By Amy Nicholson
By LA Weekly critics
By Zachary Pincus-Roth
By Amy Nicholson
By Amy Nicholson
By Amanda Lewis
By Amy Nicholson
By Anthony D'Alessandro
|Photo by Sam Jones/Fox|
Keen Eddie, the new policier — yeah, right — on Fox (Tuesdays, 9 p.m.), is the kind of hopped-up Guy Ritchie knockoff that pulsates with so much energy it will make Ritchie himself, should he ever watch it, feel like an old man reared on the classics. Such is the fate of the contemporary trendsetter: One minute you’re the idol of the Maxim lads, the next you’re metaphorically rubbing Rogaine through your thinning hair. Anyway, he probably won’t watch it. I hear Madonna’s quite down on television these days, now that she’s made her millions off MTV.
Since it’s one of the few dramatic series to get onto this summer’s schedule, already being swamped by a reality-show tsunami bearing everything from Surf Girlsto Average Joe’s to American Juniors, one is tempted to be kind to Keen Eddie. It would be helpful, though, if the writers didn’t treat viewers like morons who’ll fall asleep if they have to listen to two lines of dialogue without something startling happening. What do I mean by this? Well, if Eddie (Mark Valley, Pasadena) eats a shrimp, it has to be a bad one so we can see him throw up. If he turns a doorknob, it must fall off in his hand. If he opens a bedroom door, there needs to be a couple behind it having sex. And if his dog meets a cat, he doesn’t merely have to chase it (as dogs do), he has to fuckit (as dogs don’t).
But then, Keen Eddieisn’t really a drama, or a comedy — it’s a cartoon. There are human beings in it, but they bear no more relation to actual humans than Bugs Bunny does to a rabbit. Something about London, where the show takes place, makes American TV writers nervous. Confronted with all that history, all that old gray stone, they jazz everything up instantly lest viewers think they’ve wandered into an episode of Masterpiece Theatre. You may recall last year’s short-lived The American Embassy, also on Fox, in which a young vice consul gets a job across the pond. On the way over, she has sex on the plane and loses her luggage. Then, when she gets to her apartment, she finds out her roommate is a nymphomaniac and her next-door neighbor is a transvestite. Well, things turn out pretty much the same for Eddie: He’s sick on the plane, he loses his luggage, and it turns out that the apartment he’s sublet is already inhabited — by Fiona (Sienna Miller), a cute blond boutique owner who’s bound to go nympho on him soon. (Yeah, but where’s the transvestite? — ed.)
The story is as follows — or perhaps I should say, as I was able to follow it: Due to a botched drug bust, NYPD Detective Eddie Arlette has to go off to London, where the drugs have ended up, hidden inside miniature replicas of Big Ben, all replicas of Buckingham Palace being sold out. Before you know it, he’s been set upon by gangland freaks, hoodwinked by an actor pretending to be a criminal (comedian Alexei Sayle) and given a stern dressing down by his stuffy black British superintendent (Colin Salmon). He’s also got himself a partner called Monty Pippin (Julian Rhind-Tutt), a sort of aristocratic David Spade, who knocks off work at 6 on the dot and, despite being single, goes in for wife swapping in swanky sex clubs.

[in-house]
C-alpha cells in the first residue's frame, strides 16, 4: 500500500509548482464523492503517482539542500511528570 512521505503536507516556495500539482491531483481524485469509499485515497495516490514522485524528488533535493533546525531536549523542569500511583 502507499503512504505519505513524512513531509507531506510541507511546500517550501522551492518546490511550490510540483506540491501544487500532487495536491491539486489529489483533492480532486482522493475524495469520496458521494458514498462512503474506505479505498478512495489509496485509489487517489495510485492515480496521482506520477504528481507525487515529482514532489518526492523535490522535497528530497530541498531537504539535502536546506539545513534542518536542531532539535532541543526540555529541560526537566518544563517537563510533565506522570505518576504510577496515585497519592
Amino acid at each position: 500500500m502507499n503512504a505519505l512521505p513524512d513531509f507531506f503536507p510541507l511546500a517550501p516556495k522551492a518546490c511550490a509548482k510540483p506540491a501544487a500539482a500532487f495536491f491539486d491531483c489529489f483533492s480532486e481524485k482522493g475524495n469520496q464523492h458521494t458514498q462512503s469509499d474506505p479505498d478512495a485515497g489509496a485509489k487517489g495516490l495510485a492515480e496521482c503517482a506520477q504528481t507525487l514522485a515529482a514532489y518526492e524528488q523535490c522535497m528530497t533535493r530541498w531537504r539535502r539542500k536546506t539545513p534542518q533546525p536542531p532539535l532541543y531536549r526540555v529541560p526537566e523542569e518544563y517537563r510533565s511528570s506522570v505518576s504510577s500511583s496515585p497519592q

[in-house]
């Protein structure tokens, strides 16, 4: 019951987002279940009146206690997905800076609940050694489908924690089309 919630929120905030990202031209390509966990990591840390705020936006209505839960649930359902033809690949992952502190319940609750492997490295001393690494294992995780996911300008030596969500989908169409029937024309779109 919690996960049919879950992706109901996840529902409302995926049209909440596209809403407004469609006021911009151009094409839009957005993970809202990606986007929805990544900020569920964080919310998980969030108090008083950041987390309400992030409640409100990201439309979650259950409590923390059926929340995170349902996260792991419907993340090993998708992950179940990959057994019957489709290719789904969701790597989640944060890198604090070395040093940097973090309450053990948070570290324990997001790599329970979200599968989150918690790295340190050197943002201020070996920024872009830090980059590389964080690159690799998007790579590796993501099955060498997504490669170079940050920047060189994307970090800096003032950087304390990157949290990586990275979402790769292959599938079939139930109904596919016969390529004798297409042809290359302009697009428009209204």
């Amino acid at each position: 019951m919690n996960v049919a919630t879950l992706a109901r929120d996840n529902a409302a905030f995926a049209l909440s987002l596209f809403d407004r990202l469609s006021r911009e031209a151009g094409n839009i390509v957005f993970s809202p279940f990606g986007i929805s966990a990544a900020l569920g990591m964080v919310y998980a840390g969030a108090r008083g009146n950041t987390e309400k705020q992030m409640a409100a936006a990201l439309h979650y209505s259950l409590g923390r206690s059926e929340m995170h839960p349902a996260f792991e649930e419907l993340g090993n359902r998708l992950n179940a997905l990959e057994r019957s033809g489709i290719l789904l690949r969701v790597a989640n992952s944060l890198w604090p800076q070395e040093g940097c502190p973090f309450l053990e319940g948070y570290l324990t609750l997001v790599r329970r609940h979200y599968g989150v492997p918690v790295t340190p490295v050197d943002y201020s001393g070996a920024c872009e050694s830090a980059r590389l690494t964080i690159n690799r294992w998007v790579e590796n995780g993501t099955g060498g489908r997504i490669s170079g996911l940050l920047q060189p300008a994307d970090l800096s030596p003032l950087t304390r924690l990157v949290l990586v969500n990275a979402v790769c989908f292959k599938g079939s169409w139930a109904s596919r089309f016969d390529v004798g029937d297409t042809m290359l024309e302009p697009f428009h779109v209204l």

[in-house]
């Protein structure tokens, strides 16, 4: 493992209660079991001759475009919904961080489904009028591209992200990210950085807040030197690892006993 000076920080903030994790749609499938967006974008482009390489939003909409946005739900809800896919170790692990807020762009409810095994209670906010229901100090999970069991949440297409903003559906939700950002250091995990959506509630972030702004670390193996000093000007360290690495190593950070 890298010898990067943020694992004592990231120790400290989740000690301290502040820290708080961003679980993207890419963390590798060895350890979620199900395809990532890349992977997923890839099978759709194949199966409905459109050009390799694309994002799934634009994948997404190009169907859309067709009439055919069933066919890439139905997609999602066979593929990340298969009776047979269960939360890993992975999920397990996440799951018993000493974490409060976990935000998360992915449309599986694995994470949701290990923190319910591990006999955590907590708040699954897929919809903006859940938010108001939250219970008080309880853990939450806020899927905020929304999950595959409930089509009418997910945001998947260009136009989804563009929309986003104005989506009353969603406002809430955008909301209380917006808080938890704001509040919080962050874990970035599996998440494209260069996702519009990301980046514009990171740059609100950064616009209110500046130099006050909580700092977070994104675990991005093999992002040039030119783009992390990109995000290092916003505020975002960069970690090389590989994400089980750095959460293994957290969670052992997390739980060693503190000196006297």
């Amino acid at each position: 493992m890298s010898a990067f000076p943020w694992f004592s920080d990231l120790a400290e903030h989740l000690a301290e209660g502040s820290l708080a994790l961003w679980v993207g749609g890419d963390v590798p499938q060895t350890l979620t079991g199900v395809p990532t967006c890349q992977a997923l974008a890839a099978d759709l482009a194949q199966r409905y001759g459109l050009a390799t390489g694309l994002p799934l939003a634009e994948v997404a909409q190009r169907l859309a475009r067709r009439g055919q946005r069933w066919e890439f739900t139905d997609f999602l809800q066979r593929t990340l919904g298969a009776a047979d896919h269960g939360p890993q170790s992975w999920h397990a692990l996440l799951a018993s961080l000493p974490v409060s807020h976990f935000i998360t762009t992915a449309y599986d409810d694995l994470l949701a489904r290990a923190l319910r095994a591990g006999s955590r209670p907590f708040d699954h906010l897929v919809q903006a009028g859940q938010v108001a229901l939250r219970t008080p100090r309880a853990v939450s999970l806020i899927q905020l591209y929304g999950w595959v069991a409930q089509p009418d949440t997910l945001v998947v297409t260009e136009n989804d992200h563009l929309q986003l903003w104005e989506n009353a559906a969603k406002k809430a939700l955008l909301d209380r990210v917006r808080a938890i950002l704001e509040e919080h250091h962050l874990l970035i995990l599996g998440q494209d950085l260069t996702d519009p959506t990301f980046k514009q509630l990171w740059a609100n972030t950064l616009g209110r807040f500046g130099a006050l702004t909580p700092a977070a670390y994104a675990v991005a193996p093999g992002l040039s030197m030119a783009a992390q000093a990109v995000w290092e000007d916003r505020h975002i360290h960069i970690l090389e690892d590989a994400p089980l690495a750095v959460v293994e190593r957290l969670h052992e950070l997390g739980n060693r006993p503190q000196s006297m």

Needless to say, it’s all completely absurd, a carnival of hokey writing in a kinetic blur of jump cuts, slo-mo and sudden fades that make the average network cop show look like something taking place in a retirement community. The idea that interest and suspense should be generated by narrative and character is far too old hat for this crowd, which deals with all that stuff in the editing room. Still, I’m told the 13-part series calms down later on, and if you close your eyes and listen to the music (Madness, the White Stripes, etc.), you may think you’re in a bar with a decent jukebox. Or you could just go to a real bar and forget all about it. Of course, you won’t be able to smoke, and you really shouldn’t drive if you’ve had more than two drinks. What to do?
Maybe you should go abroad. Like Eddie. Or like the 24 contestants in The Amazing Race 4 (CBS, Thursdays, 8 p.m.), spinning madly around the world in a bid to win a $1 million prize. They started out somewhere in L.A., from where they had to drive through freeway traffic to the airport to catch a flight to Milan; then it was on to the Italian Alps, trudging through snow and dangling above chasms before making it to Venice (two contestants had been eliminated by then), where they dashed around the streets and alleyways, rode gondolas, and generally acted like bewildered tourists in fast-forward mode.
The competitors have been chosen with care, though not, perhaps, with quite enough of it to make them memorable — not yet at least. There’s a gay married couple, a straight married couple, a lesbian couple, a virgin couple, a wives-of-NFL-players pair, two clowns, two air-traffic controllers, etc. . . . Watching them hotfoot it around Venice is like seeing a parody of the most abysmal form of travel, in which bickering lovers are always staring at maps, peering frantically at street signs, asking questions of uncomprehending locals, taking wrong turns, getting lost and never, ever, relaxing for a second.
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